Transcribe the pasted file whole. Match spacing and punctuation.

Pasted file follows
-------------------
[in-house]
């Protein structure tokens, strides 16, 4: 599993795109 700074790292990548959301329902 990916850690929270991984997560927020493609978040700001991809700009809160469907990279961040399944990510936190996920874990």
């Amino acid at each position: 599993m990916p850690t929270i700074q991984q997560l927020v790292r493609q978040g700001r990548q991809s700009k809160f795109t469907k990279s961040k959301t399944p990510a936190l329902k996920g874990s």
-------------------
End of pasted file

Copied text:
[in-house]
């Protein structure tokens, strides 16, 4: 599993795109 700074790292990548959301329902 990916850690929270991984997560927020493609978040700001991809700009809160469907990279961040399944990510936190996920874990």
């Amino acid at each position: 599993m990916p850690t929270i700074q991984q997560l927020v790292r493609q978040g700001r990548q991809s700009k809160f795109t469907k990279s961040k959301t399944p990510a936190l329902k996920g874990s």